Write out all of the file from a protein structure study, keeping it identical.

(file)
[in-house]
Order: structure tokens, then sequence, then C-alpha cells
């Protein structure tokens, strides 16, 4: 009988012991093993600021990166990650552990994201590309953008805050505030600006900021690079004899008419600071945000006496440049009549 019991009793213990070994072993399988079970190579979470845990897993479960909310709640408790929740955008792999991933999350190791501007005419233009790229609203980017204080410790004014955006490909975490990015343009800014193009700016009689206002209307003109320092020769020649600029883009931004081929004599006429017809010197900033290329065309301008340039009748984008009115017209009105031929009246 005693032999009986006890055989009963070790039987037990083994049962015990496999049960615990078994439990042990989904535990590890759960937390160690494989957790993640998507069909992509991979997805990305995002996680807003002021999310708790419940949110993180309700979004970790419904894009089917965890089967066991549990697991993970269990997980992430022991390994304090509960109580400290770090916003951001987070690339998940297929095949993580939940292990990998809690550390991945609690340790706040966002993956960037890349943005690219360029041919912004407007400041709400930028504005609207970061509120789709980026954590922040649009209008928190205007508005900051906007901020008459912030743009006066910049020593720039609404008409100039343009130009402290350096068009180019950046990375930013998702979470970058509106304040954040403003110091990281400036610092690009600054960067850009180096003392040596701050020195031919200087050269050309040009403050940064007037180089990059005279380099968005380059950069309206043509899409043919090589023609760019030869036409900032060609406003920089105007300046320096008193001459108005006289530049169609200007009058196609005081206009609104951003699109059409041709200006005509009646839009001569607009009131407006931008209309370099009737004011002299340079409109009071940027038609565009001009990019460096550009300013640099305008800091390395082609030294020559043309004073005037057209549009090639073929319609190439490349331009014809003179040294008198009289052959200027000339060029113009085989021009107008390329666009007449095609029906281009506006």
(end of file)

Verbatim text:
[in-house]
Order: structure tokens, then sequence, then C-alpha cells
């Protein structure tokens, strides 16, 4: 009988012991093993600021990166990650552990994201590309953008805050505030600006900021690079004899008419600071945000006496440049009549 019991009793213990070994072993399988079970190579979470845990897993479960909310709640408790929740955008792999991933999350190791501007005419233009790229609203980017204080410790004014955006490909975490990015343009800014193009700016009689206002209307003109320092020769020649600029883009931004081929004599006429017809010197900033290329065309301008340039009748984008009115017209009105031929009246 005693032999009986006890055989009963070790039987037990083994049962015990496999049960615990078994439990042990989904535990590890759960937390160690494989957790993640998507069909992509991979997805990305995002996680807003002021999310708790419940949110993180309700979004970790419904894009089917965890089967066991549990697991993970269990997980992430022991390994304090509960109580400290770090916003951001987070690339998940297929095949993580939940292990990998809690550390991945609690340790706040966002993956960037890349943005690219360029041919912004407007400041709400930028504005609207970061509120789709980026954590922040649009209008928190205007508005900051906007901020008459912030743009006066910049020593720039609404008409100039343009130009402290350096068009180019950046990375930013998702979470970058509106304040954040403003110091990281400036610092690009600054960067850009180096003392040596701050020195031919200087050269050309040009403050940064007037180089990059005279380099968005380059950069309206043509899409043919090589023609760019030869036409900032060609406003920089105007300046320096008193001459108005006289530049169609200007009058196609005081206009609104951003699109059409041709200006005509009646839009001569607009009131407006931008209309370099009737004011002299340079409109009071940027038609565009001009990019460096550009300013640099305008800091390395082609030294020559043309004073005037057209549009090639073929319609190439490349331009014809003179040294008198009289052959200027000339060029113009085989021009107008390329666009007449095609029906281009506006």